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Authors: Roslyn Holcomb

Tags: #bwwm, #interracial romance, #rock star sequel, #multicultural, #anthrax, #terrorism, #smallpox

Dark Star (9 page)

BOOK: Dark Star
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Tonya couldn’t help but smile
.
He
had
read her books. “Well that’s hardly news. Despite the
obvious implications from the title nobody ends up in pieces in
Chunked
.

“So it’s not like
Scattered
,
hmmm?”

“Not in that regard, no,” she said.

“So how are they alike?” he said.

“What?”

“You said it wasn’t like
Scattered
in
regard to people ending up in pieces. How is it like it then?”

“Well, they’re both murder mysteries that are
solved by a Waffle House waitress,” she said struggling to maintain
a bland expression.

“You’re not going to tell me, are you?”

“Of course not. You’ll have to buy it like
everybody else.”

“Well hell, what’s the point of kidnapping
the author of your favorite series if you can’t get the inside
scoop?” he said sounding more than a bit put out.

Tonya laughed out loud now. “All I can say is
nobody gets dismembered in
Chunked
, but it is gross.”

“I’m surprised the Waffle House folks haven’t
put out a hit on you.”

“To tell you the truth, before I recognized
you in my hotel room I thought they had. But they’re a corporation;
they have lawyers to do their bushwhacking, legally. Besides any
publicity is good publicity. You know they don’t even
advertise.”

“Even if it involves body parts being found
in Waffle House dumpsters from coast to coast?” he raised a
quizzical brow.

“I’d say
especially
if it involves
body parts being scattered from coast to coast.”

“You always were twisted, but these books
take it to another level. The theme is definitely bent, but the
mysteries themselves are really good. Like I said, you’re a damned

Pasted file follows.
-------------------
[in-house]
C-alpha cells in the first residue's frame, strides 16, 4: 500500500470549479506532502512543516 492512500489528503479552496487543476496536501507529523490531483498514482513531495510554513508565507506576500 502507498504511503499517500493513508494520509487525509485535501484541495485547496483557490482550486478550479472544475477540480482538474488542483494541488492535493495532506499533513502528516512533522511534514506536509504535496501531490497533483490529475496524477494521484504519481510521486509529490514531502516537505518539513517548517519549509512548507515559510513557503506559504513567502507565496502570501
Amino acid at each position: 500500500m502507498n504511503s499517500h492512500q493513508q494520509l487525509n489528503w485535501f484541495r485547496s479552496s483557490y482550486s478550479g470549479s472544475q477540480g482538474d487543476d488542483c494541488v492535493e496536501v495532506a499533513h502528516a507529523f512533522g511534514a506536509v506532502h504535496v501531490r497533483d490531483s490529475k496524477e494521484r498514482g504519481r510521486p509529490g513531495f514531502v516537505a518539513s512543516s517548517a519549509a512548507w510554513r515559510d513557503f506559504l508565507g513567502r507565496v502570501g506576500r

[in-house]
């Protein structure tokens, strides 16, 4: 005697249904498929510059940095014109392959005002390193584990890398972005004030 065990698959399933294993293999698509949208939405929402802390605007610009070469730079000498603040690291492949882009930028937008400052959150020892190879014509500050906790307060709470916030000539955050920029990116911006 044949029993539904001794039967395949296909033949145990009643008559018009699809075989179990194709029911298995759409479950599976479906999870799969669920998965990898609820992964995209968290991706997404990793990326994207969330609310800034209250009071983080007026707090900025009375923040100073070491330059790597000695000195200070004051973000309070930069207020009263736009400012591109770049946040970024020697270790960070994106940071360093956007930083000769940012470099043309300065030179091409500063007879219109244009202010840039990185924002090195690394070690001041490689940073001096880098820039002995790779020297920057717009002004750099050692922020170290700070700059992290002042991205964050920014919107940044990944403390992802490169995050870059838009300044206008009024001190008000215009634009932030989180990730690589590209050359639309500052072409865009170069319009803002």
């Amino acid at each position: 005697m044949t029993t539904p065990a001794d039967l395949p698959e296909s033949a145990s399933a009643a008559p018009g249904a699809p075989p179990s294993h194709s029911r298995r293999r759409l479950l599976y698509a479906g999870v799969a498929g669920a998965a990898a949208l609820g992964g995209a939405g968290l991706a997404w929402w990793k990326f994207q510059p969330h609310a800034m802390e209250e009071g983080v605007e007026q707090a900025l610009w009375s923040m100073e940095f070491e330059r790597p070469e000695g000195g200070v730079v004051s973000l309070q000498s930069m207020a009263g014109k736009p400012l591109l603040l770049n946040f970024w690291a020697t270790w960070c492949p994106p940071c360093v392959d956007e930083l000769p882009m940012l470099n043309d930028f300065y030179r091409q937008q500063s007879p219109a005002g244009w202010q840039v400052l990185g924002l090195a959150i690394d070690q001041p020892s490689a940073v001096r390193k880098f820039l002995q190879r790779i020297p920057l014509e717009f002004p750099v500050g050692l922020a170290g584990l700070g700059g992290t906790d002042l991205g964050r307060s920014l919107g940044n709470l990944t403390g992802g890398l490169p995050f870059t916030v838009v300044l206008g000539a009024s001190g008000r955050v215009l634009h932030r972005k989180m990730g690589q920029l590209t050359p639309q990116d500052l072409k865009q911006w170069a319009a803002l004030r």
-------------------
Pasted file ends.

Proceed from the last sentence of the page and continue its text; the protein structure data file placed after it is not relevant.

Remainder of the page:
good writer and I have a college degree to show for it.”

Tonya felt heat rise in her cheeks. “Thank
you. Now I’ve told you a secret. You have to tell me one.”

He gave her a wary look. “I can’t tell you
any more than I already have about what’s going on here.”

“Oh, you’ve made that abundantly clear. No, I
just want to know...Your leaving -- did it have anything to do with
all this?”

“You mean the kidnapping and the bad dudes
coming after you?”

“Yes, of course.”

Nate took a deep breath. “Yeah. It did. I
didn’t want to leave you.” His voice dropped to a husky whisper. “I
love -- d you.”

Tonya frowned at the way he stumbled over the
word and the pain in his voice, but she didn’t ask any more
questions. Partially because she was afraid of the answers, but
also as a defense mechanism. At some point she would leave him
behind. She’d worked too hard for too long to get over him. To push
him out of her head and her heart. It would be all too easy to let
him back in. And with whatever the hell he was up to these days she
was guaranteed to get her heart ripped out again, not to mention
the possibility of literally losing her head.

The conversation petered out after that as
Tonya really didn’t want to discuss the matter any further, and
apparently neither did Nate. After finishing the last few bites of
their waffles, they cleaned up the kitchen and went their separate
ways -- Tonya to her room to write, Nate to watch a movie.

* * * * *

The sunset was even more glorious than usual.
Tonya could hardly believe it was July. Back home the humidity was
almost paralyzing, but here similar temperatures didn’t result in
the same stultifying heat. That wasn’t to say it wasn’t hot. Most
days she wore cutoffs and t-shirts, or one of several sundresses
Nate had found for her. They swam every day and had got into the
habit of having dinner and a glass of wine out on the small patio
while they watched the sunset. They’d entered a tacit agreement
whereby they didn’t really talk about how she’d come to be there.
For one thing it was just too scary, and for another he had already
told her everything he was going to tell her. Asking him about it
just resulted in frustration and anger. She followed the story in
the newspapers, until her mother’s obvious despair drove her to
tears one time too many.

They didn’t really talk about their past all
that much either; both topics were fraught with risks that were too
emotionally explosive to even contemplate. She simply took his
advice and pretended she was on an extended tropical vacation. They
went spear fishing almost every morning, and though she was getting
more adept, she still hadn’t mastered the tricky maneuver necessary
to land anything. Tonight Nate had grilled some fish he’d caught
earlier and Tonya had sliced up some fresh fruit into an
accompanying salad. Now they sat out on the beautifully laid stone